D.C. Council member David Grosso kicked off the new school year with a tour of cafeteria food.
Over the past week, the chairman of the education committee visited six schools and sampled fare from all three vendors that serve D.C. Public Schools. He found long lines at Wilson High School, airplane packaging at Malcom X Elementary School, and requests everywhere for chocolate milk.
His tour comes as the school system plans to launch a new request for proposals for vendors to serve meals in the district’s 111 schools, following two tumultuous multiyear contracts by Chartwells-Thompson Hospitality.
Food services for the school system are in turmoil. A brief recap: Chartwells, the largest food vendor for the District’s public school system, announced an agreement in June to pay $19 million to settle a lawsuit alleging that the company overcharged the city and mismanaged the school meals programs. Chartwells conceded no wrongdoing in the settlement, but the announcement brought new scrutiny to the program weeks before the $32 million annual food services contract was up for approval by the council.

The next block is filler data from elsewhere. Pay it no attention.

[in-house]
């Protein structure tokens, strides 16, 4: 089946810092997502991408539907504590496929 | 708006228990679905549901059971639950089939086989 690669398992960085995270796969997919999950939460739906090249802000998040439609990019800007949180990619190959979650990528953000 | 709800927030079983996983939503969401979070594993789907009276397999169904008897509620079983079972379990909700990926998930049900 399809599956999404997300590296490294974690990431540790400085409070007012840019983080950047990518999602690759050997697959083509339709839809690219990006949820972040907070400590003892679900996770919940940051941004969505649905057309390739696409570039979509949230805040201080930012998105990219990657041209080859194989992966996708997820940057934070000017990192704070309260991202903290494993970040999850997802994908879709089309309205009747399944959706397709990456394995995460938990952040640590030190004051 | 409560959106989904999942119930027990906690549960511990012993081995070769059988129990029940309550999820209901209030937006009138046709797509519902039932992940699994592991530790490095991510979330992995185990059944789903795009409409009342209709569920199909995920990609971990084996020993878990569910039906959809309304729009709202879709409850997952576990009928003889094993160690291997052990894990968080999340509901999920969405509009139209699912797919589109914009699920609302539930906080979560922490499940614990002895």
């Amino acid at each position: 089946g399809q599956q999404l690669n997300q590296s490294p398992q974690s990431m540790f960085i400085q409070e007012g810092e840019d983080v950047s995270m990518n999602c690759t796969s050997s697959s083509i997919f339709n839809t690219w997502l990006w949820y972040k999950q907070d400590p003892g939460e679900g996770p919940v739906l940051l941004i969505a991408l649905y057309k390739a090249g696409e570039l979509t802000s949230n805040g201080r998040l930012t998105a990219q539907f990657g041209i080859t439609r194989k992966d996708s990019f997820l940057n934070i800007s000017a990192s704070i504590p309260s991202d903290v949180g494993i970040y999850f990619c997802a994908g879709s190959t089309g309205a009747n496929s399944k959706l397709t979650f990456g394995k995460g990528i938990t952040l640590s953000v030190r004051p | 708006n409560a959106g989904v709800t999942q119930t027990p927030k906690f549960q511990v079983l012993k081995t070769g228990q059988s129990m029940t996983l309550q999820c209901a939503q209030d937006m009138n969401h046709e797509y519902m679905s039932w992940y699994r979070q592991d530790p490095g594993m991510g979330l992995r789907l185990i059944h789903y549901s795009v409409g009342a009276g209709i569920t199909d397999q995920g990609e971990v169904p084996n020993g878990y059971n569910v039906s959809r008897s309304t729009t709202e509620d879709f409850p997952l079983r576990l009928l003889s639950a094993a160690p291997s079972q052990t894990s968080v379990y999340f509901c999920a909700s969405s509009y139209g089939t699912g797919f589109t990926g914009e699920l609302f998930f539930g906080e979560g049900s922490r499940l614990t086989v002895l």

Some council members wanted assurance that the school system would monitor Chartwells more closely during the coming year and move quickly to rebid the contract. In the process, Chartwells announced it would withdraw from the lucrative contract, leaving the status of food services for the current school year temporarily in question. The company agreed to stay on until a new vendor is secured.
The Education Committee has scheduled an oversight hearing for Public School Food and Nutrition Services on Sept. 30.
“I decided with all the craziness going on with school lunches that I would experience some for myself,” Grosso said. He visited Duke Ellington School of the Arts, Wilson High School, and Kramer Middle School, which are all served by Chartwells; Malcom X and Tyler elementary schools, which contract with Revolution Foods; and Walker Jones Education Campus, which has food provided by D.C. Central Kitchen.
He was accompanied by Robert Jaber, director of the Office of Food and Nutrition services. Grosso said he was glad they both got to hear the food feedback around lunch tables. Here’s some of what they heard and tasted, via Twitter.